Brands often jump into conversations and become distractions, rather than help. However, Talkwalker not only found a smart way to use its platform, but also to further the conversation. So to understand how and when companies should chime in on important political or social issues, we asked Talkwalker CEO Todd Grossman for his insights.

Here are Grossman’s five pieces of advice on how and when brands should join in on important conversations.

Related: Heineken’s Ad Shows Pepsi the Right Way to Get Political

1. Don’t do it just because.

“It’s important not to chime in on a sensitive issue just because you can. It needs to be productive in nature. That’s what brands should really think about before they contribute to a conversation. They might want to open dialogue about their internal policies, for example, that support women and what they can do better in hopes to change.”

2. Watch for trending topics, especially from influencers.

“We’ve seen social media movements, such as Black Lives Matter and Take a Knee. Through our platform, we’re able to see trends very quickly before things really start to accelerate. We started seeing [#MeToo] posts being updated every couple of seconds, and just in the first day we saw approximately 750 results and it continued to grow to 1.4 million results [Wednesday]. We started seeing things not just taking off in the United States but in the United Kingdom, Canada, India, France, and then we saw some really big tweets that were going viral from Lady Gaga, Monica Lewinsky and Elizabeth Warren.

“When you have celebrities and high profile people contributing to the conversation, this creates a broad societal issue and tends to spread like wildfire.”

3. Listen first.

“Brands need to listen first and contribute where it makes sense in an open, transparent way. And they should not try to think in any way because they will be sniffed out immediately by the general public. The general public is too savvy and smart.”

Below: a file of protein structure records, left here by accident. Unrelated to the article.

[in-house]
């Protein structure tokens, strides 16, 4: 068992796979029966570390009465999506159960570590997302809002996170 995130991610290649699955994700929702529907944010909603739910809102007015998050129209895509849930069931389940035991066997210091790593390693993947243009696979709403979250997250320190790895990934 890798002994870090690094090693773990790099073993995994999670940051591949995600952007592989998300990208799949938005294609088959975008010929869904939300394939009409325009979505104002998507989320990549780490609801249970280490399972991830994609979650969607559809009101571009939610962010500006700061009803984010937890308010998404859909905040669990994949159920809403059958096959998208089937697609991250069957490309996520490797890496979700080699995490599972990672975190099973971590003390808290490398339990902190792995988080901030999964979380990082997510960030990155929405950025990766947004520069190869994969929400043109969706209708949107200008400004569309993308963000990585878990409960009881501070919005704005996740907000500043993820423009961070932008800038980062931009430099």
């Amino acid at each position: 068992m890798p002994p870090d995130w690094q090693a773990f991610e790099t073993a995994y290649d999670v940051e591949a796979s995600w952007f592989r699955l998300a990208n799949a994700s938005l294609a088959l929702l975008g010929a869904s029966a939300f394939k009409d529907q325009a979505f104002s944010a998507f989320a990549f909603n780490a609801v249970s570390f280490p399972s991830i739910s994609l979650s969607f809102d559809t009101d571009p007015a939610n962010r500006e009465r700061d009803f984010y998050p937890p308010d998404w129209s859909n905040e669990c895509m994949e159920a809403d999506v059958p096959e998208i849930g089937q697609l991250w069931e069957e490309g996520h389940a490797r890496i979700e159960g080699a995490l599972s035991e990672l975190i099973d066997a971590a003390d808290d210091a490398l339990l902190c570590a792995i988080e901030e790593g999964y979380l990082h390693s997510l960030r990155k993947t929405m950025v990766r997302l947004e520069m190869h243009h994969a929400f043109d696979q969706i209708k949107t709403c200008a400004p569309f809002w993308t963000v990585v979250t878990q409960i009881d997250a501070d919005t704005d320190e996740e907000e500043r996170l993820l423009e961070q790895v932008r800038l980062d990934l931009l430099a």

4. Learn from the past.

“If [brands] want to be [a] part of these conversation[s] and contribute in a positive manner that could ultimately help their brand or the general public, they need to be a student of this type of approach and see where it has worked and where it hasn’t worked. And get that experience to be able to [have] that instinct based on previous insight on what they can contribute to.”

Related: 5 Rules of Branding That Will Make You A Sought-After Superstar

5. Show you have a personality.

“Brands have an opportunity to contribute to the conversation in a positive way that can open a dialogue and show that the brand has a personality more than just trying to shove a product down their throat. Brands can really be that personality that can be humanistic and have feelings. If brands can do more from the heart and do the right thing, they’ll be accepted more by the general public in contributing to movements like this.”

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Introducing Context Cards: Snapchat’s Newest Feature Aimed To Help Advertisers

Social Media Week



Snapchat is looking to broaden its functionality and fundamentally change how we seek and utilize information with a new feature announced today: Context Cards.

According to TechCrunch sources, the cards won’t apply to every Snap, at least not for now. Rather, the tool will apply to Snaps, both videos and images, geotagged and shared in public stories. Content added to the regional “Our Story” feed appearing in Snap Map or Search will automatically come with the cards as well.

As the video demo above depicts, a Context Card can be accessed by swiping up on a Snap with the words “more” at the bottom. You’ll then instantly be shown basic information and details about that particular place such as the phone number, address, website link and hours (much like you’re accustomed to by using Google Maps). But that’s not all. You’ll also be able to see how the place has been reviewed, make a reservation or order a ride to the venue thanks to partners like Foursquare, OpenTable, TripAdvisor and Lyft you can then make a reservation or order a ride to the venue.